By the mid-1960s, Ferdinand Porsche’s relatively young car company was looking for an opportunity to attract more buyers to its admittedly quirky brand of sports cars. A marketing axiom in the auto industry at the time was “race on Sunday, sell on Monday”, and Porsche was hoping to enter a variation of its popular 911 Carrera in the GT, or grand-touring, class. GT racing worked well for sports car marketing because the vehicles were so similar to those sold for regular driving, even though the race cars were limited-run, purpose-built vehicles. The GT class was dominated, at the time, by Italian automakers like Ferrari with large displacement, twelve cylinder engines mounted in the front of the car. Porsche had a lot to prove, as at the time the concept of a flat six-cylinder, rear-engine sports car was considered pretty eccentric. Porsche’s big racing advantage was not huge power so much as huge brakes, which, combined with its light weight, made the car faster in the corners.
Porsche’s 1967 entry in the GT races, the 911R shown above, looked like a regular 911, but was otherwise different in every respect, with a larger displacement motor generating an extra 50 horsepower, a fiberglass body which shaved several hundred pounds off the car’s weight, and fewer creature comforts (no rear seats, no radio, no air conditioning). Everything on the car was focused on racing, and it was successful – winning the Tour of France and the Tour of Corsica in 1969. But the car wasn’t good for much else, (like driving to work), and when Porsche studied the economics of trying to sell the 500 units required to qualify for this class of racing, they decided to drop out.
I was thinking about the 911R recently while reviewing a client’s buy-sell agreement. Buy-sell agreements are peculiar contracts between shareholders with a very specific purpose: to provide for the transition of ownership and liquidity in a business, usually in case of a specific event. Outside of a particular event, buy-sell agreements usually sit on a file server or in a desk drawer, and no one thinks about them, until a need arises to pull out the agreement – at which point no one can think about anything else.
We’ve written much about buy-sell agreements at Mercer Capital, probably because we’ve seen so many of them become the centerpiece of huge disputes. Often the dispute is focused on matters of valuation, so while we’re not lawyers drafting these agreements, we have often been presented with shareholder agreements and asked to “interpret” them by providing a valuation of a company or an interest therein subject to the terms of the contract. Often, those terms are unclear as they pertain to valuation.
And while Mercer Capital serves clients across a broad range of industries, we’ve had as much experience with the ambiguities and subsequent pitfalls regarding buy-sell agreements in RIAs as anywhere. The investment management community is perhaps uniquely suited to having problems with buy-sell agreements, because
- There are so many RIAs (over 11,000 at last count).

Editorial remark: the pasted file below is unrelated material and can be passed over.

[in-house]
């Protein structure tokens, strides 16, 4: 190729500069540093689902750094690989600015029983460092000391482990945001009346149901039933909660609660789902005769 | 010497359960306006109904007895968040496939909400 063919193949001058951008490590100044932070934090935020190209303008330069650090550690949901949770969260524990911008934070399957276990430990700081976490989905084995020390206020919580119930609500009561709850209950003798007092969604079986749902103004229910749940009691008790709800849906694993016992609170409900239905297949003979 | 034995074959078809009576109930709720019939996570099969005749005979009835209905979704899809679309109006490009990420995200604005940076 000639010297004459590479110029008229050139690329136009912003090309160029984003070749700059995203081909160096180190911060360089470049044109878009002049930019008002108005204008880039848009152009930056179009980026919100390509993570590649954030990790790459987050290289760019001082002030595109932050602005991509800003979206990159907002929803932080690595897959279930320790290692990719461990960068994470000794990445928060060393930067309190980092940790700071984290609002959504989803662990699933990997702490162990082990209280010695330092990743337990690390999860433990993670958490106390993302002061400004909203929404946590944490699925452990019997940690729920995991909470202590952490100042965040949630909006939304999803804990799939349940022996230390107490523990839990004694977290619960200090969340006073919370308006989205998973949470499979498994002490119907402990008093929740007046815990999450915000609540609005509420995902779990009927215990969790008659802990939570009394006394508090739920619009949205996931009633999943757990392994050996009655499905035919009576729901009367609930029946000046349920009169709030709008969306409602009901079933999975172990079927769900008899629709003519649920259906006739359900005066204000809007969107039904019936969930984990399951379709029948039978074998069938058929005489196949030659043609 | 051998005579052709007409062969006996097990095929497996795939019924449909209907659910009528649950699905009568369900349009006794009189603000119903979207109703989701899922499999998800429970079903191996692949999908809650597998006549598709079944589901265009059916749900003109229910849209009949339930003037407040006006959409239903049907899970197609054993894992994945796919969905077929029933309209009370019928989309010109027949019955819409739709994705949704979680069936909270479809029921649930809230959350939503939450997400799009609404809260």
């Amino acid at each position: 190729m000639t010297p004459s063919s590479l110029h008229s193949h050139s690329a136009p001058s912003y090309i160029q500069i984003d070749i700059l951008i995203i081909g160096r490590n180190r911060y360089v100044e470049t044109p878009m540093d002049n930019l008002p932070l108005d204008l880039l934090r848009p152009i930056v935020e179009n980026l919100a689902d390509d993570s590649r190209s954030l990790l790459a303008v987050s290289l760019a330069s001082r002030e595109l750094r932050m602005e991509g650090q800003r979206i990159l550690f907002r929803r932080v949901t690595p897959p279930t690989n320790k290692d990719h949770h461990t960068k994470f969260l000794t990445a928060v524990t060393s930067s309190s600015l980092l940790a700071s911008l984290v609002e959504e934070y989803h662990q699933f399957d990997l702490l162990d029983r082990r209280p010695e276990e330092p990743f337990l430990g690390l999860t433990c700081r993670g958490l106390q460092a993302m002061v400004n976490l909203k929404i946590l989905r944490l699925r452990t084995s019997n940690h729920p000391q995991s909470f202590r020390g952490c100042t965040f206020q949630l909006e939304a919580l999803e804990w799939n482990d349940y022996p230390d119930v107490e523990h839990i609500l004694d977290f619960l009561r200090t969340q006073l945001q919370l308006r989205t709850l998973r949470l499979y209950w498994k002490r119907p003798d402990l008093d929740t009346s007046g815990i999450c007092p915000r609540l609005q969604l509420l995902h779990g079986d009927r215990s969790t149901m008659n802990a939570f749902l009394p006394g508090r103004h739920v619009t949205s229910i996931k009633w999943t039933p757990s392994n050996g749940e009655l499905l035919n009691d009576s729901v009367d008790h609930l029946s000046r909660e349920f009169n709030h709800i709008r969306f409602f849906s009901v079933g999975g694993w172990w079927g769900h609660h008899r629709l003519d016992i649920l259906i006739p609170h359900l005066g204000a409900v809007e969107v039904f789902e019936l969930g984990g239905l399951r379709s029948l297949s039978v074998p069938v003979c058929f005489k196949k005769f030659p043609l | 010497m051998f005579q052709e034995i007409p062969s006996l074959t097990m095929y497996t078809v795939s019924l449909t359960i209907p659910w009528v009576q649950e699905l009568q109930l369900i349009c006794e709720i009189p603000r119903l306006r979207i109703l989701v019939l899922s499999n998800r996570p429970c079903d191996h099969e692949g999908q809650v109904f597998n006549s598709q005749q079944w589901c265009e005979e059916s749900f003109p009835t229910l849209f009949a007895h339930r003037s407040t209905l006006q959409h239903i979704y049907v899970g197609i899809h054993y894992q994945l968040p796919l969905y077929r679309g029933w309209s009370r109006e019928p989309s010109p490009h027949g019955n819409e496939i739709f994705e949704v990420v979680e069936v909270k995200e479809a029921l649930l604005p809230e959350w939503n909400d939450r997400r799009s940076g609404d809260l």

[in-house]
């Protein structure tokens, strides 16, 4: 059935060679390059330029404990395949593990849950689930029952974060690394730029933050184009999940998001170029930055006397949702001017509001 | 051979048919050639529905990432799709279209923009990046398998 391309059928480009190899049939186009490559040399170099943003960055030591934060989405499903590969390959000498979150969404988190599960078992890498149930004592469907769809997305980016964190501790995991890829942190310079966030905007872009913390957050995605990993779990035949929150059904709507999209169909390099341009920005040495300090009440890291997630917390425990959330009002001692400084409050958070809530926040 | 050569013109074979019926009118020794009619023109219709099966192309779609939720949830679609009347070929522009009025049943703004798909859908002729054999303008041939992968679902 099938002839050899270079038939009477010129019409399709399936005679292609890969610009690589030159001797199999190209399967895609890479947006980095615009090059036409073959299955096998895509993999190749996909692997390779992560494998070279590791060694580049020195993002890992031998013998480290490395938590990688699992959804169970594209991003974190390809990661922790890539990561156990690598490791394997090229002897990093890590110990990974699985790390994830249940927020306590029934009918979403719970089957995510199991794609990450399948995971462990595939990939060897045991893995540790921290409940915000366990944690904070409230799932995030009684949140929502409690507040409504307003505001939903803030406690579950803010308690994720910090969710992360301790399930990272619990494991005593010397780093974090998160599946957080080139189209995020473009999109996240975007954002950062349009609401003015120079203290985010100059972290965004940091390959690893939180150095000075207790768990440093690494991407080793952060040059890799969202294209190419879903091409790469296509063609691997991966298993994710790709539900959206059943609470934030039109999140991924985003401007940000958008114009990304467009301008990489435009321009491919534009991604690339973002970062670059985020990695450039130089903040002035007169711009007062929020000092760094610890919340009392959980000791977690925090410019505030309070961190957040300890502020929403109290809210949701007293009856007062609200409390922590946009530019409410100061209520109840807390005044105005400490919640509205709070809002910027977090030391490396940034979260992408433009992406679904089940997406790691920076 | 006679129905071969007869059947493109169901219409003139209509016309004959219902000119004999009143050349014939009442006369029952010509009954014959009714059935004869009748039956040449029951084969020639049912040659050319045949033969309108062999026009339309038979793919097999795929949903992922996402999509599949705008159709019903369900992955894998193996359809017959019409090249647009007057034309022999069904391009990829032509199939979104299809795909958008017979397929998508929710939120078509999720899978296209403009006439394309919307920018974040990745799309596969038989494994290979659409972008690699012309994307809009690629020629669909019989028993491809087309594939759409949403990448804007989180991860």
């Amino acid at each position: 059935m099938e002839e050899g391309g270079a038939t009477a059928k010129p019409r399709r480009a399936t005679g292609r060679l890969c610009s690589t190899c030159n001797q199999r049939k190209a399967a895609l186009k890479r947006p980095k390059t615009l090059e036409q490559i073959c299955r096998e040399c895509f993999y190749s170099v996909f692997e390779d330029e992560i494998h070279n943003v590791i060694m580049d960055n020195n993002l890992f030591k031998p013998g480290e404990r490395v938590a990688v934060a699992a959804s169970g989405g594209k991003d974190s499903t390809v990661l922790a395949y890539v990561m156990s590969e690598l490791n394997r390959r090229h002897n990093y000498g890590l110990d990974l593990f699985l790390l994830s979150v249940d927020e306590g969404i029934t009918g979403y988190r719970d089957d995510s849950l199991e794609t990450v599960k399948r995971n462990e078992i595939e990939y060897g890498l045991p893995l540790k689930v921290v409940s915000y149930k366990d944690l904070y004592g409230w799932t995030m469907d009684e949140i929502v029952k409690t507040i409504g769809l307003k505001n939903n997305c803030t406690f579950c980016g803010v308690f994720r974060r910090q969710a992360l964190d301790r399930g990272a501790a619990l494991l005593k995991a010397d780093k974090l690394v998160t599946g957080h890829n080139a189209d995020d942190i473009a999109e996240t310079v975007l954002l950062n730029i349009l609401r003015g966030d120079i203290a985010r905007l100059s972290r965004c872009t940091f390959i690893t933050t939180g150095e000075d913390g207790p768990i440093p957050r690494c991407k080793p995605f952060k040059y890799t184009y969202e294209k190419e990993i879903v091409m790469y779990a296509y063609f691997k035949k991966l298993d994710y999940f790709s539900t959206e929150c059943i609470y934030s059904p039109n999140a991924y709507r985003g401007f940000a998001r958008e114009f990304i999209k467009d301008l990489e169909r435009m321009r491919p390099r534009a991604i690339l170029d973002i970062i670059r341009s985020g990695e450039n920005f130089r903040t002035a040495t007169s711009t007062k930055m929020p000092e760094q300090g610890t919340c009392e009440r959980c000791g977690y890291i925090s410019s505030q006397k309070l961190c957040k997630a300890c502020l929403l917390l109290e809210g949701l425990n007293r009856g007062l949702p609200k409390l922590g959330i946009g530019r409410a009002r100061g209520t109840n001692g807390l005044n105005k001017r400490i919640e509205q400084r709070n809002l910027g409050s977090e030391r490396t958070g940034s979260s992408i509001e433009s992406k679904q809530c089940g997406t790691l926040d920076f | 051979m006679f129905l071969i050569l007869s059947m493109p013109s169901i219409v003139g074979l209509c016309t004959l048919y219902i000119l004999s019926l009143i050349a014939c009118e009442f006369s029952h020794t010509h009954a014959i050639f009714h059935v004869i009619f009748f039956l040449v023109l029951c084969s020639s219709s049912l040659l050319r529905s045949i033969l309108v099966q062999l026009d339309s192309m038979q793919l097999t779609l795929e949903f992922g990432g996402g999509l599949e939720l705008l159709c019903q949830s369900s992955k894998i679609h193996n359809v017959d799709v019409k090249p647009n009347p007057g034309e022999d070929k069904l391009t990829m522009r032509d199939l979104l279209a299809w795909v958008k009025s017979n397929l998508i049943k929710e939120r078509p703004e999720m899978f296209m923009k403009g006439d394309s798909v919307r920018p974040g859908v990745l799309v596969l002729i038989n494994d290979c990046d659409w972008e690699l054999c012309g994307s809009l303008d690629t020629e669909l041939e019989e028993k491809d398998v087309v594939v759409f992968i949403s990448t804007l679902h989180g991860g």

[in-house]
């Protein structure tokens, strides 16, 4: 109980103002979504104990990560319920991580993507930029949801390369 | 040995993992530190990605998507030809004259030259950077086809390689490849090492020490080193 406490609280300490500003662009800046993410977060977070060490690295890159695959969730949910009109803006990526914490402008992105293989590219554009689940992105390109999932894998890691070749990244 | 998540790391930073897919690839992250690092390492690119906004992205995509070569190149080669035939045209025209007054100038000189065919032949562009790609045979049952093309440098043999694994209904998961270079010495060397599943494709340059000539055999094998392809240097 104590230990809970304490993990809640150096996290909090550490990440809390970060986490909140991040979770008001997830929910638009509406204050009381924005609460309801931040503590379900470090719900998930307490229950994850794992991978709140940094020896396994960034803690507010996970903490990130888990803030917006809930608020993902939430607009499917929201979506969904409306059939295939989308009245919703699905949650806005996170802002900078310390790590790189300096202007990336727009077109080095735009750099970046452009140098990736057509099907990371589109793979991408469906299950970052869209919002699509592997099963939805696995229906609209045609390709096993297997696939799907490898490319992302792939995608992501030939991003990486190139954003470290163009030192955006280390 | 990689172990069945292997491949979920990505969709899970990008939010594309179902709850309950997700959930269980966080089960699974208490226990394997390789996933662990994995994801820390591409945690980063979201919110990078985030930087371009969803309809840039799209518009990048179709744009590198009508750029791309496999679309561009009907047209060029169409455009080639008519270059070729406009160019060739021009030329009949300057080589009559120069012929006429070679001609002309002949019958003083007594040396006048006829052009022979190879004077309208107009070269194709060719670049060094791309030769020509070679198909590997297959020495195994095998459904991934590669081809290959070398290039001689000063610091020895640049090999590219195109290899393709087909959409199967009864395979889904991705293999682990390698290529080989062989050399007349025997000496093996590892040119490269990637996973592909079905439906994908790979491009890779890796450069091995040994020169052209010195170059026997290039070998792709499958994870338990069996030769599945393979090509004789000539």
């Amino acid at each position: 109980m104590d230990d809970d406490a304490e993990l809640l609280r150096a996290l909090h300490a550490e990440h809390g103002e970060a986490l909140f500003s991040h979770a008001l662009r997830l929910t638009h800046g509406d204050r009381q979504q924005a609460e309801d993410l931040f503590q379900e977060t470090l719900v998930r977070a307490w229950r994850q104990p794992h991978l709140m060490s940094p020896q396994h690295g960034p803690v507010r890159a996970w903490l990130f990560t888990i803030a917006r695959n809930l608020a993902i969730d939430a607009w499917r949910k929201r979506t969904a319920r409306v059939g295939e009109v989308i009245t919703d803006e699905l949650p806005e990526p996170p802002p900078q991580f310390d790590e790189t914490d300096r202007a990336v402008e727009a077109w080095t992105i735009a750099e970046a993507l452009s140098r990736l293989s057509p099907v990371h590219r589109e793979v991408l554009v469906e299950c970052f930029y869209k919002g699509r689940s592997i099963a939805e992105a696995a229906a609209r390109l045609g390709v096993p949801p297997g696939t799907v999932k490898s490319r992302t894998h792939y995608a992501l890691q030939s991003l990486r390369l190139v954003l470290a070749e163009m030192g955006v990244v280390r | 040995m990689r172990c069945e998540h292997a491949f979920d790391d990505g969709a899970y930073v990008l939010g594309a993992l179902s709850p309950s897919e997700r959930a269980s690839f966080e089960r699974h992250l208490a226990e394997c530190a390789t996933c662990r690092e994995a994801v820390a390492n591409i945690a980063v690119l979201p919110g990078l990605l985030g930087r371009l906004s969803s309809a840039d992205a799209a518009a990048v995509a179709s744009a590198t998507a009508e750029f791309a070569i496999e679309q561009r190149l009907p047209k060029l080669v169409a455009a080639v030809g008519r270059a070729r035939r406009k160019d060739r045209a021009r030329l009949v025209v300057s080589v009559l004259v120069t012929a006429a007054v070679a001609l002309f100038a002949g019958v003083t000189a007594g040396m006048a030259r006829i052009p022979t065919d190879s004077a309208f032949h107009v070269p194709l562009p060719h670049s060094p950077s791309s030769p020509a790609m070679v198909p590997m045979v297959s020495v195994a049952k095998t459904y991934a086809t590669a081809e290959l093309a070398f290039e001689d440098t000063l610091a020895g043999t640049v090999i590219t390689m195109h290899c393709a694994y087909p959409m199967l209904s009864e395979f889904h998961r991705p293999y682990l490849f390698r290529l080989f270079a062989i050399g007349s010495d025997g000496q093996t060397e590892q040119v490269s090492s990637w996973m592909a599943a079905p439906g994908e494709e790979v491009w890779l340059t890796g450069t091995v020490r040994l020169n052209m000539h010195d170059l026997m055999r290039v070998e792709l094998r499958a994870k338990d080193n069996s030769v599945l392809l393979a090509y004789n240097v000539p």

- Few asset managers are family businesses (most owners operate professionally at arms’ length from day one).
- So many investment management firms are highly valuable (such that there’s a lot to fight over when the issue arises).
Lots of asset managers don’t like to think about practice management any more than they have to, but spending some time reviewing your buy-sell agreement is probably one of the best price-to-value uses of time you will find. “Fixing” issues with buy-sell agreements is fairly inexpensive and painless – but only when there is no immediate need to actually use the agreement for a transaction. Left unattended, an inadequate buy-sell agreement (and most are inadequate in some way) can lead to a multi-million dollar dispute over the value of an interest which can lead to a multi-million dollar expenditure of fees to handle the dispute. This is not hyperbole.
So, while Mercer Capital has written generally about the topic of buy-sell agreements, we’re going to spend the next five or six blog posts on the topic of these agreements specifically as they pertain to RIAs. While we are obviously not attorneys, we will review what we think are important valuation topics to cover in shareholder agreements, how to cover them, and where we have seen expensive disputes break out.
At our firm, we help clients with structuring buy-sell agreements, do regular valuation analyses to set transaction pricing for the purpose of buy-sell agreements, and offer dispute resolution services when things run off the road. The goal of this blog series is to help our readership manage their ownership more efficiently and more predictably to serve the operations of the business. While dispute resolution work can be very good work for us, we’re not too concerned about ownership disputes drying up in the investment management community. Our blog readership isn’t quite that loyal, yet.
Next chance you get, pull out your shareholder agreement and read it. Is it perfectly clear what will happen if, say, someone dies unexpectedly and the buy-sell provision is triggered? Can you tell how the interest will be valued, know roughly what the value will be, identify the buyer, and know how the obligation to purchase can be funded?
Like the 911R, your buy-sell agreement is purpose built, but is presently sitting – maybe in the dark, unused. But unlike the 911R, your agreement’s “racing days” are not over, and it’s not a museum piece. Instead, it’s more likely than not that you’ll have to roll it out one day and find out if your buy-sell functions as it’s supposed to. We’re recommending a test drive. More next week.